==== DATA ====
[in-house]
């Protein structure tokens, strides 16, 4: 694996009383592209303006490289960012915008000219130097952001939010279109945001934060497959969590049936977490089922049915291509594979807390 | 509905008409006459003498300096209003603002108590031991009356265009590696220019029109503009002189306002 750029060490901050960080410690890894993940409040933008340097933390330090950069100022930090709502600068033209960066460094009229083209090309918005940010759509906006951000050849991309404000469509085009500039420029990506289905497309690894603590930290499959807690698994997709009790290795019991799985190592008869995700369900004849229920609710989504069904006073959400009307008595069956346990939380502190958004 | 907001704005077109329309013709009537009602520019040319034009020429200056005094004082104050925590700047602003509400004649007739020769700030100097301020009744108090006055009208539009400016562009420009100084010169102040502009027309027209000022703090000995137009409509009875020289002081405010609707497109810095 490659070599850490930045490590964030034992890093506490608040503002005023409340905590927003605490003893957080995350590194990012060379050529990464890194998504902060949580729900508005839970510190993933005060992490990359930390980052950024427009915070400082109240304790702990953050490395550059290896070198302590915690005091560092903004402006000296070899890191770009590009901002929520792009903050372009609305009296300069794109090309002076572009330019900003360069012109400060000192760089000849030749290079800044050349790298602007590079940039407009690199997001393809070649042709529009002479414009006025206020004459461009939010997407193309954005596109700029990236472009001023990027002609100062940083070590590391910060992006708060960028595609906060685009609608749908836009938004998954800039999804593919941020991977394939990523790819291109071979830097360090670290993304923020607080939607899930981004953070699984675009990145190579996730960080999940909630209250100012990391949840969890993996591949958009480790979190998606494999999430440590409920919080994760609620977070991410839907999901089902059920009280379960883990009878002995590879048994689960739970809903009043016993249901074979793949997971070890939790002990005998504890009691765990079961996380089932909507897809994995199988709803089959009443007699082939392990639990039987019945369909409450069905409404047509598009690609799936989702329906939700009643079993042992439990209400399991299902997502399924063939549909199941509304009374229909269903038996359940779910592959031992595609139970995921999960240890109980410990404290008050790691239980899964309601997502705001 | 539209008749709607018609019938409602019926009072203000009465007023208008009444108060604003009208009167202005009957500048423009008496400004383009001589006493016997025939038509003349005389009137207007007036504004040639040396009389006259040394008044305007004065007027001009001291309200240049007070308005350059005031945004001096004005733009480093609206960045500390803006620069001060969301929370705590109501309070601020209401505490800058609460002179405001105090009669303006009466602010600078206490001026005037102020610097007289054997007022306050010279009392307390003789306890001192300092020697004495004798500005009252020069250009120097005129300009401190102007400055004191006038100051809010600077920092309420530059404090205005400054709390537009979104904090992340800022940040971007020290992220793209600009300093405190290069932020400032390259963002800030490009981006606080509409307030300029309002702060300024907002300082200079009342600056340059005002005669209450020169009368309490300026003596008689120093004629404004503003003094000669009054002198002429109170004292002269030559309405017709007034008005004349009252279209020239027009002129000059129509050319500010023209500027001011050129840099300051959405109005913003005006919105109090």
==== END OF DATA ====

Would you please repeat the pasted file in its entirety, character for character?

[in-house]
């Protein structure tokens, strides 16, 4: 694996009383592209303006490289960012915008000219130097952001939010279109945001934060497959969590049936977490089922049915291509594979807390 | 509905008409006459003498300096209003603002108590031991009356265009590696220019029109503009002189306002 750029060490901050960080410690890894993940409040933008340097933390330090950069100022930090709502600068033209960066460094009229083209090309918005940010759509906006951000050849991309404000469509085009500039420029990506289905497309690894603590930290499959807690698994997709009790290795019991799985190592008869995700369900004849229920609710989504069904006073959400009307008595069956346990939380502190958004 | 907001704005077109329309013709009537009602520019040319034009020429200056005094004082104050925590700047602003509400004649007739020769700030100097301020009744108090006055009208539009400016562009420009100084010169102040502009027309027209000022703090000995137009409509009875020289002081405010609707497109810095 490659070599850490930045490590964030034992890093506490608040503002005023409340905590927003605490003893957080995350590194990012060379050529990464890194998504902060949580729900508005839970510190993933005060992490990359930390980052950024427009915070400082109240304790702990953050490395550059290896070198302590915690005091560092903004402006000296070899890191770009590009901002929520792009903050372009609305009296300069794109090309002076572009330019900003360069012109400060000192760089000849030749290079800044050349790298602007590079940039407009690199997001393809070649042709529009002479414009006025206020004459461009939010997407193309954005596109700029990236472009001023990027002609100062940083070590590391910060992006708060960028595609906060685009609608749908836009938004998954800039999804593919941020991977394939990523790819291109071979830097360090670290993304923020607080939607899930981004953070699984675009990145190579996730960080999940909630209250100012990391949840969890993996591949958009480790979190998606494999999430440590409920919080994760609620977070991410839907999901089902059920009280379960883990009878002995590879048994689960739970809903009043016993249901074979793949997971070890939790002990005998504890009691765990079961996380089932909507897809994995199988709803089959009443007699082939392990639990039987019945369909409450069905409404047509598009690609799936989702329906939700009643079993042992439990209400399991299902997502399924063939549909199941509304009374229909269903038996359940779910592959031992595609139970995921999960240890109980410990404290008050790691239980899964309601997502705001 | 539209008749709607018609019938409602019926009072203000009465007023208008009444108060604003009208009167202005009957500048423009008496400004383009001589006493016997025939038509003349005389009137207007007036504004040639040396009389006259040394008044305007004065007027001009001291309200240049007070308005350059005031945004001096004005733009480093609206960045500390803006620069001060969301929370705590109501309070601020209401505490800058609460002179405001105090009669303006009466602010600078206490001026005037102020610097007289054997007022306050010279009392307390003789306890001192300092020697004495004798500005009252020069250009120097005129300009401190102007400055004191006038100051809010600077920092309420530059404090205005400054709390537009979104904090992340800022940040971007020290992220793209600009300093405190290069932020400032390259963002800030490009981006606080509409307030300029309002702060300024907002300082200079009342600056340059005002005669209450020169009368309490300026003596008689120093004629404004503003003094000669009054002198002429109170004292002269030559309405017709007034008005004349009252279209020239027009002129000059129509050319500010023209500027001011050129840099300051959405109005913003005006919105109090």